This article will present concerns of research respondents and will describe the uses of the sites in direct relationship to the kinds of rights that people feel they should have to the sites, along with any challenges or limits to those rights that people have experienced.

The practitioners have extensive knowledge including spatial about the sites and were put in the centre of the mapping project. The mapping work is one kind of knowledge that will discuss how practitioners feel about idea of mapping sacred sites and how do they think that knowledge should be used. Hence, discourse will be organized around people who are experts, and then talk about the mapping project as another kind of knowledge that research give them a chance to respond to. The mapping project becomes a tool for expanding the conversation with the local experts, rather than the goal of the project.




God, humanity and nature among women ordained within the Lutheran Church of Sweden : A pilot-study

Dr. Maria Jansdotter

Ass.Prof., Karlstad University


Five women, ordained as pastors within the Lutheran Church of Sweden are asked about their views of the relation between humanity, nature and God, their sources for inspiration in this field, and if and why they have experienced obstacles to express their perspectives in their professional practice. The result is analysed with the help of Heelas/Woodhead's three different approaches to humanity, nature and god, "spiritualities of life" "religions of difference" and "religions of humanity". All three categories can be found within this group of women, and it is obvious that the two women who most clearly expressed a holistic spirituality also were the two that had experienced hindrance for articulating their alternative views, because of expectances from the denomination pointing to a traditional direction, because of the death-oriented symbolic of the mass and because of traditional interpretations of Christology. A common source of inspiration is Genesis, while feminist theology is not mentioned.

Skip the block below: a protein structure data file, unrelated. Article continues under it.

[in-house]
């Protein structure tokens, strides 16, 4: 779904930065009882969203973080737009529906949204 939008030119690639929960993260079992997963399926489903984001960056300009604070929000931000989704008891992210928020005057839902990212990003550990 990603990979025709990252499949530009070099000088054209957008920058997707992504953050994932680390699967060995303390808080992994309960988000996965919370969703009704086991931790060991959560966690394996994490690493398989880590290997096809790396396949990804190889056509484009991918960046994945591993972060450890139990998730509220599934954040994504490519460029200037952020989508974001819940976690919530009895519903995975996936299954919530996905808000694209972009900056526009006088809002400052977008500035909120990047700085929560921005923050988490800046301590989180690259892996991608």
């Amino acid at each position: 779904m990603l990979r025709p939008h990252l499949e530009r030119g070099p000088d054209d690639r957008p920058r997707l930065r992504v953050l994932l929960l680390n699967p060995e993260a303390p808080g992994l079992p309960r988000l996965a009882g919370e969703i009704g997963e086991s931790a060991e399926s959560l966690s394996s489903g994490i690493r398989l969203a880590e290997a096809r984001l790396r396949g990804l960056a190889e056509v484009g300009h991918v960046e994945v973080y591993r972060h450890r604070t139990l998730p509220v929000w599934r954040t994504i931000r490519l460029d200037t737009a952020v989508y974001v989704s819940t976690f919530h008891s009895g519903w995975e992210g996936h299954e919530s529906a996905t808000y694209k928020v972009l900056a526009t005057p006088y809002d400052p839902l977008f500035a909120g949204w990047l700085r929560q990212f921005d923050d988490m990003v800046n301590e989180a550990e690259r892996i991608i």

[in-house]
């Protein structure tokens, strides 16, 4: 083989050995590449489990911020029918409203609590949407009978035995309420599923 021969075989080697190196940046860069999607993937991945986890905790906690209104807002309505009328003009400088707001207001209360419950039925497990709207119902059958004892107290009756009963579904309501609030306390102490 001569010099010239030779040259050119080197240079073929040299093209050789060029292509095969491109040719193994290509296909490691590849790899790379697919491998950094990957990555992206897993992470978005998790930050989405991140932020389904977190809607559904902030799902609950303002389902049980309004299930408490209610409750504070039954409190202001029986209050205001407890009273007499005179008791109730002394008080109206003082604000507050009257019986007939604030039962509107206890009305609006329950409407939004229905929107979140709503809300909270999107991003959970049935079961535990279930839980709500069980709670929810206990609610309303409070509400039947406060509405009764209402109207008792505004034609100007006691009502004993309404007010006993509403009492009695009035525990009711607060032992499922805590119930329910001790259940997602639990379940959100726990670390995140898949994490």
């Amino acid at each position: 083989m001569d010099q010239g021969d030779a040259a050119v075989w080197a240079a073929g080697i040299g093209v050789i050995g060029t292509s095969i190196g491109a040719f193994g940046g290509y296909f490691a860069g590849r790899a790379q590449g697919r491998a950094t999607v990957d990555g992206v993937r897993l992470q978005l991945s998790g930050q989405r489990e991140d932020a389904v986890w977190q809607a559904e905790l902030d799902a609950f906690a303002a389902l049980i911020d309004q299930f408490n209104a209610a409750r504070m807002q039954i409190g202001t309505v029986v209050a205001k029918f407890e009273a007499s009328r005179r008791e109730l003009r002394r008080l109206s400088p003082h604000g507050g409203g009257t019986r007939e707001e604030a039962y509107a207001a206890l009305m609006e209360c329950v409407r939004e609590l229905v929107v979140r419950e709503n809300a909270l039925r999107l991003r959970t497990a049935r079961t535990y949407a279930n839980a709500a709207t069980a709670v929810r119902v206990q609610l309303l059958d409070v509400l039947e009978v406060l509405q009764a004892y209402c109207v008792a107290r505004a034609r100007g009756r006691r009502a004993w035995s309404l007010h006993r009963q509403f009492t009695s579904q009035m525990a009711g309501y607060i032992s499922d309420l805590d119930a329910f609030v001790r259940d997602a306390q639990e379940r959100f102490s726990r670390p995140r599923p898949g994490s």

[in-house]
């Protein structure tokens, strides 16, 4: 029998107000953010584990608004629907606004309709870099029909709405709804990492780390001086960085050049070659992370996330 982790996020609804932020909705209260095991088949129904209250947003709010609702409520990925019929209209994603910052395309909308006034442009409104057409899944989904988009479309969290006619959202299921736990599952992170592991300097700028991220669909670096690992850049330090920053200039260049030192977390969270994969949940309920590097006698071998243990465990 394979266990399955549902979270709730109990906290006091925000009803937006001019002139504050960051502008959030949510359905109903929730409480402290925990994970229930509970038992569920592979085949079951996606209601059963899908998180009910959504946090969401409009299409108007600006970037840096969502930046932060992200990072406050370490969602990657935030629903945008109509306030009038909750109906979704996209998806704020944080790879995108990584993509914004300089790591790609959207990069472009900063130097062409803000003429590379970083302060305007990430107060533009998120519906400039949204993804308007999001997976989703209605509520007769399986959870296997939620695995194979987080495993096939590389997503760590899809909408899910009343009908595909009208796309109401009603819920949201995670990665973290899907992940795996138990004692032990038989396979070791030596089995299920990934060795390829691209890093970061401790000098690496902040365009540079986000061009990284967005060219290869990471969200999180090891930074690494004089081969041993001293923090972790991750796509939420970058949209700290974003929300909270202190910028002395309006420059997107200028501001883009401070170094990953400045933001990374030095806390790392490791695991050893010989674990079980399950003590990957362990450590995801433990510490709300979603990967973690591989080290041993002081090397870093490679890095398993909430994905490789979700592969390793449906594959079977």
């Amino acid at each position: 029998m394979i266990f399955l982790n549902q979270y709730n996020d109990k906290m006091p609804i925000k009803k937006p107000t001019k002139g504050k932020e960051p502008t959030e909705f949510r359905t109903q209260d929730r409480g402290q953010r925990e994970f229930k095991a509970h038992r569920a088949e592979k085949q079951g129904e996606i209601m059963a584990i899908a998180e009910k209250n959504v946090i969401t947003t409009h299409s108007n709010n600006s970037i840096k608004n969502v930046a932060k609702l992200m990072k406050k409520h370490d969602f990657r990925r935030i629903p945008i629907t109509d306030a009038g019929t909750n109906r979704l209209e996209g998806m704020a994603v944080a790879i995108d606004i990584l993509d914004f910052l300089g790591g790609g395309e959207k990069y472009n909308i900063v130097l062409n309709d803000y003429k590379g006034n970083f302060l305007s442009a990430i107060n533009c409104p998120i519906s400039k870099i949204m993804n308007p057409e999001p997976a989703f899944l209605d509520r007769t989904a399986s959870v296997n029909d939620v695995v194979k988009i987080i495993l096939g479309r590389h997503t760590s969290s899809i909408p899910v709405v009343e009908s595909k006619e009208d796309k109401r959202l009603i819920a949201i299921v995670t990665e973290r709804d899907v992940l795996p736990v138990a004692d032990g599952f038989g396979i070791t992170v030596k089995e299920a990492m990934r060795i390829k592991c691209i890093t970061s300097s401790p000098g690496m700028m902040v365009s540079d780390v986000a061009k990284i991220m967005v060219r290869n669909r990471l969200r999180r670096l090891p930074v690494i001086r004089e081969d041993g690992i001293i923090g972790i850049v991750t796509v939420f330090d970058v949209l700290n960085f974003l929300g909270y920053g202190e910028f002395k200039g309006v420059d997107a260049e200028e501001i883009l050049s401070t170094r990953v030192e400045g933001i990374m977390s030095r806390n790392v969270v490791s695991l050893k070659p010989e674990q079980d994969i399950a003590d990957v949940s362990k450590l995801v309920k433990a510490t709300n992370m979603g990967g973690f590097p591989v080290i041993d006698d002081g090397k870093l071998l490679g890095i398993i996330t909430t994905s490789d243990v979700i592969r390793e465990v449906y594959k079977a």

Historical Natural Sacred Places in Landscape: an Estonian model

Marju Torp Kõivupuu

Center for Landscape and Culture, Estonian Institute of Humanities , Tallinn University


There are landscapes in Estonia, where cutting of a tree can produce more public indignation then demolishing a building. The number of different natural holy places or folklore related mythological-poetical natural objects is fairly high in Estonia.

The historical natural sacred places are the groves, single trees, water bodies, stones and the other natural objects used for sacrificies, worshipping, healing and for other religious activities. The Estonian sacred groves are unique in Europe because their use and traditions connected to them have researched our present day. Most of them reflect the passive memory about Estoninans history and culture, but there is enough natural cult-objects which are continuously and actively related with folklore and behaviour of certain groups (Earth Believers aso.)

My paper concentrates on two main points:

•  natural sacred places as reflecters of (neo-)pagan and christian folk-belief in modern Estonia;

•  natural sacred places as objects which are in need of protection in post-socialist Estonia, where landscape is beeing actively transformed into urban or artificial landscape.




The Domestic Order and the Feral Threat:

Paul Shepard on the Intellectual Heritage of the

Neolithic Landscape

Richard Kover

Ph.d. Candidate, K.U.Leuven